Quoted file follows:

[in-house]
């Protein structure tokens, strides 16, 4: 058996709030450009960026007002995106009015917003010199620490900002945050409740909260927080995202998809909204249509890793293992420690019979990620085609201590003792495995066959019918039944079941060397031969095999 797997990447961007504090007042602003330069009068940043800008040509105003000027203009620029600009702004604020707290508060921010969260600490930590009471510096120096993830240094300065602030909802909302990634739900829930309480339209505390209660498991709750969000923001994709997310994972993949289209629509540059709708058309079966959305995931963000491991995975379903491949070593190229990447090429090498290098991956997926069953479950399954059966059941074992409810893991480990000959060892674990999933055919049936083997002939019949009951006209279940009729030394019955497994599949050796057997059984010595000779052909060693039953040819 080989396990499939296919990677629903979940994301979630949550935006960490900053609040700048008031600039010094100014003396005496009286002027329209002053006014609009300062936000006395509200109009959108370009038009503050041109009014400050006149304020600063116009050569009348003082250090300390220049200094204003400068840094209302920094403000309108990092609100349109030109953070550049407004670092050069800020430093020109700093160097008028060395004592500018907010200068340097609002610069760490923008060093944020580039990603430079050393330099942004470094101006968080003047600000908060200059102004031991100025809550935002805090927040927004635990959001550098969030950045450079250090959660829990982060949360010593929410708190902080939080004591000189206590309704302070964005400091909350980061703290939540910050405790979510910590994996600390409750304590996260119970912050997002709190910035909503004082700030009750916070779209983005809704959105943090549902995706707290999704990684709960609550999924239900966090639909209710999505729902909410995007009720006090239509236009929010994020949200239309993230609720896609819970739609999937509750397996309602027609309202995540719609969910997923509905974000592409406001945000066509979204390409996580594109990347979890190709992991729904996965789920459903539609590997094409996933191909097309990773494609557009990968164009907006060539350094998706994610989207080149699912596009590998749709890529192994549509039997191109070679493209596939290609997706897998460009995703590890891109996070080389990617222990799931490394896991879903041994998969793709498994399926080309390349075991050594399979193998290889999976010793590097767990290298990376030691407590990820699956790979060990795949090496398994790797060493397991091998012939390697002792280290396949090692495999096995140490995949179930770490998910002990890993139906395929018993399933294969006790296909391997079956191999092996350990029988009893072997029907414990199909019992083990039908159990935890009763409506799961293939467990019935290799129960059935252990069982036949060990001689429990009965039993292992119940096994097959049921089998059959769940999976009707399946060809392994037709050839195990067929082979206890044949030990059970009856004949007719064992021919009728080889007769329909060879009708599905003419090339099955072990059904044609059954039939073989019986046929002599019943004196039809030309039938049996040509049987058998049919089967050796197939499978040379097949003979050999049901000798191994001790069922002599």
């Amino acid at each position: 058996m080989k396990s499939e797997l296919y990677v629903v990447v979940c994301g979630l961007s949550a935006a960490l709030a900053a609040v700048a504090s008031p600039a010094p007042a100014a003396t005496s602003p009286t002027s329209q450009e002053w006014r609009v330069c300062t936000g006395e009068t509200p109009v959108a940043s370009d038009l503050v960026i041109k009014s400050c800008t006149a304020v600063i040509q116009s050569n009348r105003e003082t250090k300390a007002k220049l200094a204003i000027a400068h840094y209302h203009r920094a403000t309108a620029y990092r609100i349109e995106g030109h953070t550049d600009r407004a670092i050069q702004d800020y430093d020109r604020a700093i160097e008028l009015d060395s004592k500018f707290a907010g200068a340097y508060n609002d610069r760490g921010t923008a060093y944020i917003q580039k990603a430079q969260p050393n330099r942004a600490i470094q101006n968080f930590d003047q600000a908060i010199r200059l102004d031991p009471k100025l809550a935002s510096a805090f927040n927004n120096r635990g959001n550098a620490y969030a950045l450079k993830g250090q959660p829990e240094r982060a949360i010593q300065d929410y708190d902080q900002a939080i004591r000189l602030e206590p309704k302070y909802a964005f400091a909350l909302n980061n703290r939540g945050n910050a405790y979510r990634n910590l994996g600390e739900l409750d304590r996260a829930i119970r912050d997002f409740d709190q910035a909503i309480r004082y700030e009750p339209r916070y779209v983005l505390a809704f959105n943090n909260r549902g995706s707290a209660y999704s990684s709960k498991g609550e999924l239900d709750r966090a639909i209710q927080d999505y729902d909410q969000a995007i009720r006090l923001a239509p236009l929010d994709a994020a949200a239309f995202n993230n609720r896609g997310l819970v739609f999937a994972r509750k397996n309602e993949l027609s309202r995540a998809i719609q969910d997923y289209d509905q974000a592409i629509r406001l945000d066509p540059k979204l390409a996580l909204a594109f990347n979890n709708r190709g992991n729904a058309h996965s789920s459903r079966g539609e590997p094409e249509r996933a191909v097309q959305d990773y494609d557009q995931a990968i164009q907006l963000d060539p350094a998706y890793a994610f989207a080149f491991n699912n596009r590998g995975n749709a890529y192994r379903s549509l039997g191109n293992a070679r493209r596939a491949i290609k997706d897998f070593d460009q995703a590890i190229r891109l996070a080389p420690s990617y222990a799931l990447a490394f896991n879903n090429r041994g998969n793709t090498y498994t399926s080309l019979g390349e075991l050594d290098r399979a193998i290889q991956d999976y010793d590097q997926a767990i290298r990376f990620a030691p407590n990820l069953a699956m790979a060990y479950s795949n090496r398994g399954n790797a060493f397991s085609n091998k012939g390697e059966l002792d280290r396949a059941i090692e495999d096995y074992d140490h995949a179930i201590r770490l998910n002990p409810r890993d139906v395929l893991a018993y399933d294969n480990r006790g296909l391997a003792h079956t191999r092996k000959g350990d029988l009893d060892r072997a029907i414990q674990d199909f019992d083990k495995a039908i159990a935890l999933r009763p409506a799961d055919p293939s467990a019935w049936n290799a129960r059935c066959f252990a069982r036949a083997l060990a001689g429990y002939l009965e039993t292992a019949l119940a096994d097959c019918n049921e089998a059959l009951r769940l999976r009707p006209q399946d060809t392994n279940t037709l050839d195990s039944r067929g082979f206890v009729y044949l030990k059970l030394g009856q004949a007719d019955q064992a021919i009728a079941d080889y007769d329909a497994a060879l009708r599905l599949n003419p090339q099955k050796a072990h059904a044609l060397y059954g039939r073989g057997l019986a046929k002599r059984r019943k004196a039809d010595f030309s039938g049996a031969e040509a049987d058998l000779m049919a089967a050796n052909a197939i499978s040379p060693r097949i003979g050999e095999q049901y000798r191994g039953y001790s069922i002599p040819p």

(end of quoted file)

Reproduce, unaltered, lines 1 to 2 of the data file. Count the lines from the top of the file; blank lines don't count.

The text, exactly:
[in-house]
């Protein structure tokens, strides 16, 4: 058996709030450009960026007002995106009015917003010199620490900002945050409740909260927080995202998809909204249509890793293992420690019979990620085609201590003792495995066959019918039944079941060397031969095999 797997990447961007504090007042602003330069009068940043800008040509105003000027203009620029600009702004604020707290508060921010969260600490930590009471510096120096993830240094300065602030909802909302990634739900829930309480339209505390209660498991709750969000923001994709997310994972993949289209629509540059709708058309079966959305995931963000491991995975379903491949070593190229990447090429090498290098991956997926069953479950399954059966059941074992409810893991480990000959060892674990999933055919049936083997002939019949009951006209279940009729030394019955497994599949050796057997059984010595000779052909060693039953040819 080989396990499939296919990677629903979940994301979630949550935006960490900053609040700048008031600039010094100014003396005496009286002027329209002053006014609009300062936000006395509200109009959108370009038009503050041109009014400050006149304020600063116009050569009348003082250090300390220049200094204003400068840094209302920094403000309108990092609100349109030109953070550049407004670092050069800020430093020109700093160097008028060395004592500018907010200068340097609002610069760490923008060093944020580039990603430079050393330099942004470094101006968080003047600000908060200059102004031991100025809550935002805090927040927004635990959001550098969030950045450079250090959660829990982060949360010593929410708190902080939080004591000189206590309704302070964005400091909350980061703290939540910050405790979510910590994996600390409750304590996260119970912050997002709190910035909503004082700030009750916070779209983005809704959105943090549902995706707290999704990684709960609550999924239900966090639909209710999505729902909410995007009720006090239509236009929010994020949200239309993230609720896609819970739609999937509750397996309602027609309202995540719609969910997923509905974000592409406001945000066509979204390409996580594109990347979890190709992991729904996965789920459903539609590997094409996933191909097309990773494609557009990968164009907006060539350094998706994610989207080149699912596009590998749709890529192994549509039997191109070679493209596939290609997706897998460009995703590890891109996070080389990617222990799931490394896991879903041994998969793709498994399926080309390349075991050594399979193998290889999976010793590097767990290298990376030691407590990820699956790979060990795949090496398994790797060493397991091998012939390697002792280290396949090692495999096995140490995949179930770490998910002990890993139906395929018993399933294969006790296909391997079956191999092996350990029988009893072997029907414990199909019992083990039908159990935890009763409506799961293939467990019935290799129960059935252990069982036949060990001689429990009965039993292992119940096994097959049921089998059959769940999976009707399946060809392994037709050839195990067929082979206890044949030990059970009856004949007719064992021919009728080889007769329909060879009708599905003419090339099955072990059904044609059954039939073989019986046929002599019943004196039809030309039938049996040509049987058998049919089967050796197939499978040379097949003979050999049901000798191994001790069922002599």